(e) second supply means for supplying said combustion gases to said kiln inlet; and

(f) gas inlet means for supplying oxygen bearing gas to said burner means, said gas inlet means coupled amen solid organic-mineral complex material comprising:

(a) heating mineral fines in a burning zone; (b) passing combustion gas from said burning zone to a retorting zone;

-(c) supplying solid organic-mineral complex material to said retorting zone;

(d) passing hot mineral fines from said burning zone to said retorting zone;

(e) tumbling the solid organic-mineral complex material and the hot mineral fines within said retorting zone to obtain hydrocarbon vapors and mineral fines;

(f) passing said combustion gas containing mineral fines and hydrocarbon vapors from said retorting zone;

(g) separating said hydrocarbon vapors from said mineral fines;

(h) passing said mineral fines to said burning zone;

8 (i) "mixing heated inineral fines from said burning zone with an oxygen-bearing gas to heat said oxygene s i l. (j) separating said heated oxygen-bearing gas from said hot mineral fines;

(k) discarding said separated hot mineral fines;

(l) supplying said heated oxygen bearing gas to said burning zone; and v (m) passing combustion 'gas from said burning zone through said solido rganic-mineral complex material prior to passage of said'material to said retorting r References Cited UNITED STATES PATENTS 11/1931 Nielsen et al 201-33 2,654,698 10/1953 Phinney 20133 2,664,389 12/1953 Rex et a1. 20l-'33 2,689,787 9/1954 Ogorzaly et a1. 201-1 4 3,336,104 8/1967 Miller -a 208-11 HERBERT LEVINE, Primary Examiner Us. or. X.R.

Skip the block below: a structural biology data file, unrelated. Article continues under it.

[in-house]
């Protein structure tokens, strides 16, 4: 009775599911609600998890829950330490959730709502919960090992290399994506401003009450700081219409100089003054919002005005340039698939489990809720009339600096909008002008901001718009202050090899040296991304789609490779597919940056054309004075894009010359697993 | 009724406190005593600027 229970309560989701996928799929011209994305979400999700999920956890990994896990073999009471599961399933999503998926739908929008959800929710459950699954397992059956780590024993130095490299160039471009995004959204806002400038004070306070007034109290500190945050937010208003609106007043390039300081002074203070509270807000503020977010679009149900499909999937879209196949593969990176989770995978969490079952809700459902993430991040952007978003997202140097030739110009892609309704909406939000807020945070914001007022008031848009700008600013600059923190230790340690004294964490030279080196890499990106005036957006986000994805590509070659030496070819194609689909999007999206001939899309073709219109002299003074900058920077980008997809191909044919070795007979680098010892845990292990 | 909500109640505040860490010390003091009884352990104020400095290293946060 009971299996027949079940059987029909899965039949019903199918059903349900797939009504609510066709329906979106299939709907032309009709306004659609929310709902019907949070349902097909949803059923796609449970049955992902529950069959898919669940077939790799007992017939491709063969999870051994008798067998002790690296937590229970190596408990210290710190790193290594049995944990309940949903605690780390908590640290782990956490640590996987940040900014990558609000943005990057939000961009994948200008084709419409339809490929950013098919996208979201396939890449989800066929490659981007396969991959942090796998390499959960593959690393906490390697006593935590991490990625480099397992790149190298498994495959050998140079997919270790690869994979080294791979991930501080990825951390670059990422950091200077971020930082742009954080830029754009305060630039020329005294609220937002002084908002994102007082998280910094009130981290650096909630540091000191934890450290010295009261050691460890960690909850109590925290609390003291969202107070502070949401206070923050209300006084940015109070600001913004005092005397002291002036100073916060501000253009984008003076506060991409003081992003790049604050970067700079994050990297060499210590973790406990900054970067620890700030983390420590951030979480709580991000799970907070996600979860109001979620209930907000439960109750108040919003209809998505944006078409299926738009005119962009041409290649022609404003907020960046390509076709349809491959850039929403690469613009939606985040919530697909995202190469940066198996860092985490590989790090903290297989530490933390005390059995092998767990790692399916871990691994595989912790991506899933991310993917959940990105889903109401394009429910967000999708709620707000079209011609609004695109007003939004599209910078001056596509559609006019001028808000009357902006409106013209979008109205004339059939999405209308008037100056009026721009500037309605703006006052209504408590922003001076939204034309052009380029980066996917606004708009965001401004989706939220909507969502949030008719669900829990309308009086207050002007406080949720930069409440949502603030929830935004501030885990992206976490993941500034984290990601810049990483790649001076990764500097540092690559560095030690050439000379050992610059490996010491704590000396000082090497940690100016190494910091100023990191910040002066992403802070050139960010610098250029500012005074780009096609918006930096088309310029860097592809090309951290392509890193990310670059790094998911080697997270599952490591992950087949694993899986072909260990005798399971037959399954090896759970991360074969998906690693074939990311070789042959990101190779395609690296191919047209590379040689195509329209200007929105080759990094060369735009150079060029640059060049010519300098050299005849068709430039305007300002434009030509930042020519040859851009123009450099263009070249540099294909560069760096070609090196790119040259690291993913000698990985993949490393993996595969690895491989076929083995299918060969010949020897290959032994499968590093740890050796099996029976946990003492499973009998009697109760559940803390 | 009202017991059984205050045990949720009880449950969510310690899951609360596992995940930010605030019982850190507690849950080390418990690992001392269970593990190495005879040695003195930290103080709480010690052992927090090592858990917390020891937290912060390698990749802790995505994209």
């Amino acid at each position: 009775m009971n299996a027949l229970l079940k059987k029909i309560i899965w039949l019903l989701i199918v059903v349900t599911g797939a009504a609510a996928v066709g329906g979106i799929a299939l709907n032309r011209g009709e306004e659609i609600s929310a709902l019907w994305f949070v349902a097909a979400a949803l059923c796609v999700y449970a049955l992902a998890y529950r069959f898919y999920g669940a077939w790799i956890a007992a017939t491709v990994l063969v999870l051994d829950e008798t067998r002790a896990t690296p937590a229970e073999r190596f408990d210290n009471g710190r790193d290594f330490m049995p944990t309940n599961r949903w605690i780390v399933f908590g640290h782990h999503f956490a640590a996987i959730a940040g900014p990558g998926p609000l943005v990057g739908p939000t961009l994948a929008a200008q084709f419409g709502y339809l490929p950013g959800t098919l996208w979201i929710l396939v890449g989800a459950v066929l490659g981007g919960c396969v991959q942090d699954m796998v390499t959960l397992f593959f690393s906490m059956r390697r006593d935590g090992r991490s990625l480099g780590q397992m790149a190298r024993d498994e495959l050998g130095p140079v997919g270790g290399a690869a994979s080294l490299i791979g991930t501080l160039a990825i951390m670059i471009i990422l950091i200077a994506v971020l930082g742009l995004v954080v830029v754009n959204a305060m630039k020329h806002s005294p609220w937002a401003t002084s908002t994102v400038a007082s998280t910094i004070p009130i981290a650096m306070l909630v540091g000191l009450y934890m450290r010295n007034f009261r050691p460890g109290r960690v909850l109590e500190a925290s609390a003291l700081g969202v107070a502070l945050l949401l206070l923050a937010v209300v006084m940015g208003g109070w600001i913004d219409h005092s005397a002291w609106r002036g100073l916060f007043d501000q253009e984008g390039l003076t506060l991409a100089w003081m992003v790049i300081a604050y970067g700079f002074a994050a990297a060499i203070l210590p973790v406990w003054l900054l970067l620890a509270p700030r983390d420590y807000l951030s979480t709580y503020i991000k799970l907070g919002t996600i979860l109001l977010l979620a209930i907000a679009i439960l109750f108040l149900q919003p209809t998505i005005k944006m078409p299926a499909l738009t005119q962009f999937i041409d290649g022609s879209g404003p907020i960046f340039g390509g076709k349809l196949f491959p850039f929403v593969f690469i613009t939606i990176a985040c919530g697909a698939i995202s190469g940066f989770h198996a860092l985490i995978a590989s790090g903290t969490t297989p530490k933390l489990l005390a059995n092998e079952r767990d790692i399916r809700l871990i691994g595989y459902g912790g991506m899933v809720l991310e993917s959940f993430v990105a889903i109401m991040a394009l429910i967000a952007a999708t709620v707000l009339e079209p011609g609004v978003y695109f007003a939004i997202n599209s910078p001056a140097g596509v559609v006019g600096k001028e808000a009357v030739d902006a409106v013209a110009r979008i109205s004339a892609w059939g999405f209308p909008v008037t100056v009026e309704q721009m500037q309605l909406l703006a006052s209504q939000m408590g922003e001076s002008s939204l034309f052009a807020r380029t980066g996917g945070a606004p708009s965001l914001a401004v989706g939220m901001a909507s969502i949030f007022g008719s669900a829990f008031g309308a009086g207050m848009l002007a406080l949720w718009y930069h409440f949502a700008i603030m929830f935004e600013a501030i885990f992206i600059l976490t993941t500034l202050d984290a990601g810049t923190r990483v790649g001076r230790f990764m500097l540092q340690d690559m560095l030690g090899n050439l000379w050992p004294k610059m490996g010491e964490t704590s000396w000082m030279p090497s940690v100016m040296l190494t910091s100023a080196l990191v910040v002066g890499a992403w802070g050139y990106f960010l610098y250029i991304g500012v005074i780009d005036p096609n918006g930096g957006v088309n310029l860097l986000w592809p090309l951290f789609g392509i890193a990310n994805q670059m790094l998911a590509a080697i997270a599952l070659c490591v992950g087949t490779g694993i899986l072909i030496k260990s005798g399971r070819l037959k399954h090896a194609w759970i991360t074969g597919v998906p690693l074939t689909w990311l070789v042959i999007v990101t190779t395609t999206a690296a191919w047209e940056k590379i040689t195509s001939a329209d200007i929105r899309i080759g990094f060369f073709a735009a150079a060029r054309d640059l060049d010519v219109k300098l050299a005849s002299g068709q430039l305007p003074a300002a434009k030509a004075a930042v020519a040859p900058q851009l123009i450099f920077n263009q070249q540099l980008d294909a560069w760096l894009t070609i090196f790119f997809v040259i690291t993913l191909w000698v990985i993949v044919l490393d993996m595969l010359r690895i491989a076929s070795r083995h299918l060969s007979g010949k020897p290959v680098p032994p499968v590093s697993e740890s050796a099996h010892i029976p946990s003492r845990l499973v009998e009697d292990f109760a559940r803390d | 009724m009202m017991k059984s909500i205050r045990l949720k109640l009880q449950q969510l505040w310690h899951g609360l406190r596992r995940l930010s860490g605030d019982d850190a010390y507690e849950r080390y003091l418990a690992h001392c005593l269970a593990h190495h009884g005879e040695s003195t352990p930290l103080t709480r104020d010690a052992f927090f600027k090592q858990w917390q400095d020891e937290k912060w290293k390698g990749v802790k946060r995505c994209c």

Patent Citations
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US1830884 *Nov 21, 1927Nov 10, 1931Bryan LaingDistillation of carbonaceous materials
US2654698 *May 3, 1950Oct 6, 1953Consolidation Coal CoLow-temperature distillation of coal
US2664389 *Apr 1, 1949Dec 29, 1953Standard Oil Dev CoProcess and apparatus for the distillation of solids
US2689787 *Dec 18, 1948Sep 21, 1954Standard Oil Dev CoVolatile fuel production and apparatus therefor
US3336104 *Dec 13, 1963Aug 15, 1967Intermountain Res & Dev CorpContinuous recycle heating process for the production of soda ash and alkali metal phosphates
Referenced by
Citing PatentFiling datePublication dateApplicantTitle
US3540995 *Nov 14, 1968Nov 17, 1970Hydrocarbon Research IncH-coal process:slurry oil system
US3939057 *Jan 18, 1974Feb 17, 1976Reed Jr Thomas GProcess for treating oil shale
US3976558 *Jun 26, 1974Aug 24, 1976Hall Robert NMethod and apparatus for pyrolyzing oil shale
US4038100 *Aug 14, 1975Jul 26, 1977The Oil Shale Corporation (Tosco)Pyrolysis and grinding of hydrocarbon polymers
US4341620 *Jan 8, 1981Jul 27, 1982Marathon Oil CompanyVaporization of hydrocarbon oils by mixing with heated devolatilized oil shale; heat exchanging
US4439306 *Apr 19, 1982Mar 27, 1984Shell Internationale Research Maatschappij B.V.Process for the extraction of hydrocarbons from a hydrocarbon-bearing substrate and an apparatus therefor
US4725350 *Dec 22, 1982Feb 16, 1988Smith Anthon LPyrolysis and stripping in rotary kiln; pre-drying; fractionation
US6709573Jul 12, 2002Mar 23, 2004Anthon L. SmithProcess for the recovery of hydrocarbon fractions from hydrocarbonaceous solids
US8002972Oct 12, 2007Aug 23, 2011Enshale, Inc.Petroleum products from oil shale
US8282886 *Jan 25, 2011Oct 9, 2012Uop LlcFluidized bed reactor with back-mixing for dehydrogenation of light paraffins
US20110116978 *Jan 25, 2011May 19, 2011Uop LlcFluidized Bed Reactor with Back-Mixing for Dehydrogenation of Light Paraffins
WO1982002246A1 *Dec 23, 1981Jul 8, 1982Jack Gordon BitterlyVacuum chamber and method of creating a vacuum
WO2007007071A1 *Jul 10, 2006Jan 18, 2007Item Wales LtdPyrolysis system
Classifications
U.S. Classification208/411, 422/198, 202/100, 422/209, 201/12, 208/427
International ClassificationC10G1/02, C10G1/00
Cooperative ClassificationC10G1/02
European ClassificationC10G1/02